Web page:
Police block Uganda’s fifth annual Pride Parade

Police block Uganda Pride Parade 2016. (Photo courtesy of VOA)
Police block Uganda Pride Parade 2016. (Photo courtesy of VOA)

Uganda police blocked the country’s LGBTI community from holding its fifth annual Pride Parade yesterday.

More than 100 people tried to convene on a beach in Entebbe on Lake Victoria but were ordered back into their minibuses by police and told to leave the area, human rights lawyer Nicholas Opiyo told BuzzFeed News.

“The police arrived at the venue before the event organizers,” Opiyo said.

Many participants then moved to Kisubu beach, but were blocked there too.

Gay rights activist Frank Mugisha said more than 100 LGBTI people tried to participate in the celebrations in Entebbe near Lake Victoria.

But many were escorted by police back to Kampala in minibuses. …

After being blocked from entering the Entebbe resort, several dozen participants moved on to another resort but were kicked out by officers.

This is the second time the LGBTI [lesbian, gay, bisexual, trans, and/or intersex] community has tried to hold gay pride celebrations in Uganda this year. In August, the authorities broke up a beauty pageant and arrested activists. [BBC]

One man was injured, many were frightened and upset by police actions, but no one was arrested.

LGBT leader Frank Mugisha told Agence France-Presse that one man jumped from a moving minibus and injured himself.

“They are traumatized,” he said.

Some demonstrators said officers had been leading parade-goers back to a police station in Kampala, but Opiyo said “nobody has been formally arrested, as far as we know yet.” [BuzzFeed]

Preparations for Uganda Pride Parade 2016. (Photo courtesy of O-blog-dee)
Preparations for Uganda Pride Parade 2016. (Photo courtesy of O-blog-dee)

Some organizers were making preparations at the site when police arrived. As one activist reported:

6:00 am I was on my way to pick up the dancers. We set off to Entebbe at 7:30 and by 8:00am we were already at Pride venue to do the sound check preparing for the performances. The stage was already set, the P.A was set and the BBQ chef had started roasting the pork, chicken and beef. We didn’t forget to carry our placards, so we started taking photos of us as we wait for other people coming from Kampala to arrive. Just a few minutes after taking the photos, police came and commanded the stage and all rainbow decoration to be put down, the chef to pack all the food plus everyone else who was at the venue to leave immediately.

Thank God I was able to capture the early morning moments of Pride set up and I thank the 100s of LGBT  people who stood together and went ahead to step on the 2016 pride parade venues. They should be regarded as  heroes and heroines. [O-blog-dee]

Parade organizers had given police formal notification of their plans.

“In terms of the legal procedure, they ticked all the boxes,” Opiyo said.

Simon Lokodo, Uganda’s vehemently anti-LGBTI ethics minister, warned last week that Pride participants would be arrested and prosecuted.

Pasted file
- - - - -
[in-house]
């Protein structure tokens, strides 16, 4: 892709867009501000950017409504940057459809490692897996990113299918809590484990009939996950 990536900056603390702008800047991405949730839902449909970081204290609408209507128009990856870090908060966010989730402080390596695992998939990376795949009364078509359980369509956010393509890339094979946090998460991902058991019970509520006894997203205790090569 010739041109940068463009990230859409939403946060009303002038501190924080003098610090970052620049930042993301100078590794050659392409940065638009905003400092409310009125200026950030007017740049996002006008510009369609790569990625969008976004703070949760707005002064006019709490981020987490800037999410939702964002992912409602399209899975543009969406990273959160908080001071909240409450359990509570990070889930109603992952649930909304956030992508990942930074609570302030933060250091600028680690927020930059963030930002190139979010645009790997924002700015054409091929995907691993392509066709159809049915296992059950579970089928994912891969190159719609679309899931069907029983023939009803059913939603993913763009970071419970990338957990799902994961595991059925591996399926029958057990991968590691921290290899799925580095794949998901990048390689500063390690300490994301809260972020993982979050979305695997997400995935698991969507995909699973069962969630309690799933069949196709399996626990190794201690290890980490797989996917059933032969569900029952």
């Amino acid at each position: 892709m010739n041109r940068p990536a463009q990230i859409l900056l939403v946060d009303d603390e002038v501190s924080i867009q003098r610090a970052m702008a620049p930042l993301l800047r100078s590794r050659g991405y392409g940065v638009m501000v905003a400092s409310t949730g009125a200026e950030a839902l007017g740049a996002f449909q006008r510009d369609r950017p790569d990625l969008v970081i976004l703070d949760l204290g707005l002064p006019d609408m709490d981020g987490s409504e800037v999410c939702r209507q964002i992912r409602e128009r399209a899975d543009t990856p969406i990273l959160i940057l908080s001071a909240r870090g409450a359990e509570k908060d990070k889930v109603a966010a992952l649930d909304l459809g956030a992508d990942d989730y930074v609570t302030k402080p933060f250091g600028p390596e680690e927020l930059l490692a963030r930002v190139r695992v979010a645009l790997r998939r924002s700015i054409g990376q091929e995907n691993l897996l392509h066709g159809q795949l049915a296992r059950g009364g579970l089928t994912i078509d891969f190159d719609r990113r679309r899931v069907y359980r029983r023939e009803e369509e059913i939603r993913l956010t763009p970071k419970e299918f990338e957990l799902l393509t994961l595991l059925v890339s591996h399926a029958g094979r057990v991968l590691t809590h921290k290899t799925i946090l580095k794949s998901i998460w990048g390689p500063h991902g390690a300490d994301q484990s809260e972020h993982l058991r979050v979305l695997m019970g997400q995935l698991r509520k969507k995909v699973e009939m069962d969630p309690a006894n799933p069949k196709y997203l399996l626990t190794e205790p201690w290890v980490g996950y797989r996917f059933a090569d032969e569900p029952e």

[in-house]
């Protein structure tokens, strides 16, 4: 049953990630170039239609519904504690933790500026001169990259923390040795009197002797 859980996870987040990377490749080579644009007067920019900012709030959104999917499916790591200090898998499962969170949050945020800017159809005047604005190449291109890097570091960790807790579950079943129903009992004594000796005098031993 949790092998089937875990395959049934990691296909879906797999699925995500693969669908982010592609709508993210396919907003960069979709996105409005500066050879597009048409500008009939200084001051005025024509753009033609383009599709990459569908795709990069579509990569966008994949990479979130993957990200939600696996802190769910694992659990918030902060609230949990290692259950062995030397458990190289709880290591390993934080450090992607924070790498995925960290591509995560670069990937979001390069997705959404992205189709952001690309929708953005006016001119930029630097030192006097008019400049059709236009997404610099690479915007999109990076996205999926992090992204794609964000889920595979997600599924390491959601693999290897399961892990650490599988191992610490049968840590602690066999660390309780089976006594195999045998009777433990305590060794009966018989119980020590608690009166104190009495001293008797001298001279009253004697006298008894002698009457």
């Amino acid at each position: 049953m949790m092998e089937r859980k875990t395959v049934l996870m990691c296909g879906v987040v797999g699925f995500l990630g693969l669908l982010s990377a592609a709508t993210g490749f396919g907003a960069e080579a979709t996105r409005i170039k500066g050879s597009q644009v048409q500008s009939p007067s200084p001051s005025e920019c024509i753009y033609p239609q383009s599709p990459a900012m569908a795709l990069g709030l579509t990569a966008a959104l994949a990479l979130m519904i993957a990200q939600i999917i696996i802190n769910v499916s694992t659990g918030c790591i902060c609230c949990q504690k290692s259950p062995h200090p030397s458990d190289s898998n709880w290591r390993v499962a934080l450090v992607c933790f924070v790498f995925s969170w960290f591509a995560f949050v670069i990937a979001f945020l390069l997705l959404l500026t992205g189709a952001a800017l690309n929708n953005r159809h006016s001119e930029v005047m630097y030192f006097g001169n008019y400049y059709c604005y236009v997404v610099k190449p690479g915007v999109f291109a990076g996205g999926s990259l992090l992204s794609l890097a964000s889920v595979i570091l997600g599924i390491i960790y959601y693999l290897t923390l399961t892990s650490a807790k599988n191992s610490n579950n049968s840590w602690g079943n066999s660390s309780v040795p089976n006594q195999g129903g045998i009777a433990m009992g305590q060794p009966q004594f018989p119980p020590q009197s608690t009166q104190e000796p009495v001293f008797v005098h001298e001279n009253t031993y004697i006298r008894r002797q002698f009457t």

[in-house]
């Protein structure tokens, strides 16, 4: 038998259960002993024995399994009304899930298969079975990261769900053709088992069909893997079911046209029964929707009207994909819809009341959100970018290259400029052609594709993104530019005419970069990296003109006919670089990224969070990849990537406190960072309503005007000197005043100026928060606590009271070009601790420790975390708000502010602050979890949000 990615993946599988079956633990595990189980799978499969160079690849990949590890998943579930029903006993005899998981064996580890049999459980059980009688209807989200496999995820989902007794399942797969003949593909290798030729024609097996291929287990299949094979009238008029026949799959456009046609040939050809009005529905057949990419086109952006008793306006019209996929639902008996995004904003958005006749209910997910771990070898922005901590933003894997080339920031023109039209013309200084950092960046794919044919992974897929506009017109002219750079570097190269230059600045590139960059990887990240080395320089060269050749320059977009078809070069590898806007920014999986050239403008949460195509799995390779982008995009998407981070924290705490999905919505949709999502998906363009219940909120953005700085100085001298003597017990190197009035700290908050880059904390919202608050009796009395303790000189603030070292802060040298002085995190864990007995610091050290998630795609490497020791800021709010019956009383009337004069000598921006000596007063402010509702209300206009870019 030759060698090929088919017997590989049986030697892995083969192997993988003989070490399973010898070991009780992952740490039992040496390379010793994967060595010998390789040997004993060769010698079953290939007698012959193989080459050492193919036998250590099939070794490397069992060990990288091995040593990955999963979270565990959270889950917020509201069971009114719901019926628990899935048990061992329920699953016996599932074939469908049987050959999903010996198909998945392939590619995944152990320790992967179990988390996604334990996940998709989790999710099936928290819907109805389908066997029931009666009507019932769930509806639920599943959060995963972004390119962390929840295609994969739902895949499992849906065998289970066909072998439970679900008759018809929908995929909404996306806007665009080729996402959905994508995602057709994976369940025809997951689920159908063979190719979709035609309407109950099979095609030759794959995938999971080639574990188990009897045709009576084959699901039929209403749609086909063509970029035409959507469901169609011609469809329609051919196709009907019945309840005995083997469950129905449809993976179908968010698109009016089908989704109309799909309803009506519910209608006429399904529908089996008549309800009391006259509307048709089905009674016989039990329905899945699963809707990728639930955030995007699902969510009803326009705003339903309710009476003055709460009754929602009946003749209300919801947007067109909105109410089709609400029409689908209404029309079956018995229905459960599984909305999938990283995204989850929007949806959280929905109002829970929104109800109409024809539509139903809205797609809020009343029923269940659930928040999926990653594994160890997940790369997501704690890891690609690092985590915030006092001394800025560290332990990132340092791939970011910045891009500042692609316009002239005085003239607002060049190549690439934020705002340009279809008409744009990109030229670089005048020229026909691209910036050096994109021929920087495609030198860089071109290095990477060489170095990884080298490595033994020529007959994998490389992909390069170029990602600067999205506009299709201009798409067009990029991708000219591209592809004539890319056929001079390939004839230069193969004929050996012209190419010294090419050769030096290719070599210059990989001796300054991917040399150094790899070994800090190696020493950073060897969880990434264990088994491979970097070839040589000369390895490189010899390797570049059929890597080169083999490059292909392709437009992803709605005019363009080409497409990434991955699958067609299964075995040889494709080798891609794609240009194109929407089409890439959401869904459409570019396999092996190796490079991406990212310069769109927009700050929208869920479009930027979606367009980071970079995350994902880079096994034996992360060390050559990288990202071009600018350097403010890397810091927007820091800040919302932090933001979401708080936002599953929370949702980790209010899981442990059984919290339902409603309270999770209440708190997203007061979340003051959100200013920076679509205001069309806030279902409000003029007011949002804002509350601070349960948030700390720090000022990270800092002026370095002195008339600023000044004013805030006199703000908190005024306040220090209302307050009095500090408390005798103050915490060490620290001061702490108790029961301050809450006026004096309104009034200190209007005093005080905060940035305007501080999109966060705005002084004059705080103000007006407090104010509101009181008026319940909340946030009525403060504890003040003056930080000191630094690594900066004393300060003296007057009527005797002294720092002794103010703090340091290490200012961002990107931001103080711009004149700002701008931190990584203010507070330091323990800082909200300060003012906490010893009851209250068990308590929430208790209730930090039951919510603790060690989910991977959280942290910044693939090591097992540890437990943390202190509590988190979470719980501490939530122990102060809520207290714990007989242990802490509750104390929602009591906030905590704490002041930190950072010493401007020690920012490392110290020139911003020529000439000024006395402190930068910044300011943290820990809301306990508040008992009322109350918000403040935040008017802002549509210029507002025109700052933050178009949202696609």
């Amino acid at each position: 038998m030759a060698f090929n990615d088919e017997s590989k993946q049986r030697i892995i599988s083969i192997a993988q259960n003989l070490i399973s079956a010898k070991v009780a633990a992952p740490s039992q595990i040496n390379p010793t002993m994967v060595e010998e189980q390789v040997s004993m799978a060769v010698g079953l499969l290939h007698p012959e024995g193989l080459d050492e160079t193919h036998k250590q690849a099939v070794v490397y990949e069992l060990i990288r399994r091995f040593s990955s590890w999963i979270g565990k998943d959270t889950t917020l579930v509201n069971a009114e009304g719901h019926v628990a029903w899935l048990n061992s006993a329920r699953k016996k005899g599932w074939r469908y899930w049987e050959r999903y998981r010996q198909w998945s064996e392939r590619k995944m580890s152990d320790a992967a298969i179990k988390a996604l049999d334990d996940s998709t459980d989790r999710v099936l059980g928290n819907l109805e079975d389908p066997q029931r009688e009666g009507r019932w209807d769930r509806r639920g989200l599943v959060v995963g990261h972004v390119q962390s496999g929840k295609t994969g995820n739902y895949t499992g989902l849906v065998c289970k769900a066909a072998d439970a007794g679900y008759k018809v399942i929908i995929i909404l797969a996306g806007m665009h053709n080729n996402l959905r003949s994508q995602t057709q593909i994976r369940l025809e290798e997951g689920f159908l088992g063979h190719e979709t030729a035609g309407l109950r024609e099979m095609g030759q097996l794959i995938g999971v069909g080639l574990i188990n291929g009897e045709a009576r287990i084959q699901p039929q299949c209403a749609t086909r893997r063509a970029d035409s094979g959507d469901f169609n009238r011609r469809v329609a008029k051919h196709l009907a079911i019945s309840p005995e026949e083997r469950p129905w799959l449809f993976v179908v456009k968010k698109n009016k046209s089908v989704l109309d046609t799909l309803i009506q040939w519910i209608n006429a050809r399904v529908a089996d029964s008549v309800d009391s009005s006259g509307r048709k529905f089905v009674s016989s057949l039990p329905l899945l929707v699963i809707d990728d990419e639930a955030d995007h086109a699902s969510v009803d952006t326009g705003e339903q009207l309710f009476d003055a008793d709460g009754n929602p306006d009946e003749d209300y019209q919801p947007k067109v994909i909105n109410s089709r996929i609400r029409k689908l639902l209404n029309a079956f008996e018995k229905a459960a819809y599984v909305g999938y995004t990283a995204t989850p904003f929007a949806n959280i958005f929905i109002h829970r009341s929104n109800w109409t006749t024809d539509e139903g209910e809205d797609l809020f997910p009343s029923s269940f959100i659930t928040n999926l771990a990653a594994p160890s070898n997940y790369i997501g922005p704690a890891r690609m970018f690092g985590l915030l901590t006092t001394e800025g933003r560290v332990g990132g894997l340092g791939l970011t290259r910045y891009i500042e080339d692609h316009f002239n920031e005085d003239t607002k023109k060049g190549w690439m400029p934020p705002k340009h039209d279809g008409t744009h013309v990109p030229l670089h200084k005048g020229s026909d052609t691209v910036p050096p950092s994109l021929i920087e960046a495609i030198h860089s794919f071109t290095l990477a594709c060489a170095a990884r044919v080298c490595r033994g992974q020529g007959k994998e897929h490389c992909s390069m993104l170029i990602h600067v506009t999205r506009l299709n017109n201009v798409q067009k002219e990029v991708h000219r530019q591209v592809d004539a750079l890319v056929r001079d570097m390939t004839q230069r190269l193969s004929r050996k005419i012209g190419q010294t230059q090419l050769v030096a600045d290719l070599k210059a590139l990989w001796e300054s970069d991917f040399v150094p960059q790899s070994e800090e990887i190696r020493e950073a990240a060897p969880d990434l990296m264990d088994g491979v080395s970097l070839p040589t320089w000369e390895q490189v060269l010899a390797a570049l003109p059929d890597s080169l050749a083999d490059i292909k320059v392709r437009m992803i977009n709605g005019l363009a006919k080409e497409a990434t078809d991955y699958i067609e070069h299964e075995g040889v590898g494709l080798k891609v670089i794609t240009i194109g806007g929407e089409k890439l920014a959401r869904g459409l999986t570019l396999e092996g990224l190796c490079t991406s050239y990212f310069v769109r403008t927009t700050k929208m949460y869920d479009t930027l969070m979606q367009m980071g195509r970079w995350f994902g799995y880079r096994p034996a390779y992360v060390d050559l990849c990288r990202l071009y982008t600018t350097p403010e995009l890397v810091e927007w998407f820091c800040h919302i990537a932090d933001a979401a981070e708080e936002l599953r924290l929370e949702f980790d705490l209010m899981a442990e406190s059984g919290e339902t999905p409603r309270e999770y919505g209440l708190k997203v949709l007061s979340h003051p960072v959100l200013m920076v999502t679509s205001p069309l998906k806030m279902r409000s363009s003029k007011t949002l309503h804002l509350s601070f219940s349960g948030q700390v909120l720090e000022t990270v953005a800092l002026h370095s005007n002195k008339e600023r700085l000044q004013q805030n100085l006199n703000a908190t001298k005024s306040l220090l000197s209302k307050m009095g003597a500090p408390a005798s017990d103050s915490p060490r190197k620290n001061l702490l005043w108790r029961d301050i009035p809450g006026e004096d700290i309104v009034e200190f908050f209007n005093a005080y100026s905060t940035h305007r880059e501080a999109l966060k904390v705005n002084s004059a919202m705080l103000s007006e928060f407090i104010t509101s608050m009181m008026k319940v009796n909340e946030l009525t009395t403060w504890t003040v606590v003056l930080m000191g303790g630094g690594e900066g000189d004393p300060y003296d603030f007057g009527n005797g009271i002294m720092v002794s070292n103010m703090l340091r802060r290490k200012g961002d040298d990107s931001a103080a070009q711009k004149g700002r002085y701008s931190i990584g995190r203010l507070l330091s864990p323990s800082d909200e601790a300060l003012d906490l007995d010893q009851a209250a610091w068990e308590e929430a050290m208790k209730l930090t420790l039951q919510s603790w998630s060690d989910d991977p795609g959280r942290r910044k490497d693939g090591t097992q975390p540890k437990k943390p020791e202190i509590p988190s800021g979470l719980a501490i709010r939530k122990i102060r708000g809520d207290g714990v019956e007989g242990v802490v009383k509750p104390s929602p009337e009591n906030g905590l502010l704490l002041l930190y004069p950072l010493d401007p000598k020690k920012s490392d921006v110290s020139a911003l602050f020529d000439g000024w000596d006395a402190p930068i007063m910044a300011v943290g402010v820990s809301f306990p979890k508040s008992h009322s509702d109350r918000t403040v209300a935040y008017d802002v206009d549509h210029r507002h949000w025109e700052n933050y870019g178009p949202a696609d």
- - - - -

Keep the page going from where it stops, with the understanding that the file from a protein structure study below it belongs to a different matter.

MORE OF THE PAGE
LGBTI activist Kasha Jacqueline Nabagesera confronts police at Ugranda Pride 2016. (Photo courtesty of Voices: Combating Homophobia In Uganda)
LGBTI activist Kasha Jacqueline Nabagesera confronts police at Uganda Pride 2016. (Photo courtesty of Voices: Combating Homophobia In Uganda)

At first, no signs of trouble were evident at the Pride site. But then, as Voice of America reported:

[T]wo trucks carrying police arrived at the venue. Without explanation they ordered everyone back onto the buses. As the buses pulled away, many voiced their anger. …

“We are all Ugandans and we have the right to have this pride. We are mistreated like this! We are all Ugandans we deserve these rights… [They treat us] as if we are not normal,” said one activist.

Organizer and activist Kasha Jacqueline Nabagesera was among those who refused to leave the venue.

“Now the police officer is telling us to leave, so I want clarity on what grounds should we leave. We are people who have come to have fun. Until he gives us reasons and any legal offenses that we’ve committed we aren’t going anywhere. Because this is a public park; we are Ugandans and we are here to celebrate pride,” Nabagesera said.

The police eventually towed Nabagesera’s car.

Activist Richard Lusimbo wrote, “As a community, yesterday’s events drew us even more close. Police tried to break our spirit for Pride but … the community more than ever was committed to having Pride at all cost. I want to thank my community for being so strong and turning up in big numbers to speak back to power that we are here to stay. Thank you, our bigger family within Uganda and around the globe. We appreciate and love you back.”

Nabagesera added on Facebook, “You did it, my fierce warriors. You did it. Thank you for standing up to what is right. … Thanks for singing and the resilience you showed. … To the Pride Committee, thank you so much for enduring all the unrealistic demands, insults, abuses. You stood high when many stood low. Thank you for a [wonderful] Pride.  Proud of you all.”

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Written by Colin Stewart

Colin Stewart is a 45-year journalism veteran living in Southern California. He is the president of the St. Paul’s Foundation for International Reconciliation, which supports LGBTQ+ rights advocacy journalism, Erasing 76 Crimes. Contact him at [email protected]


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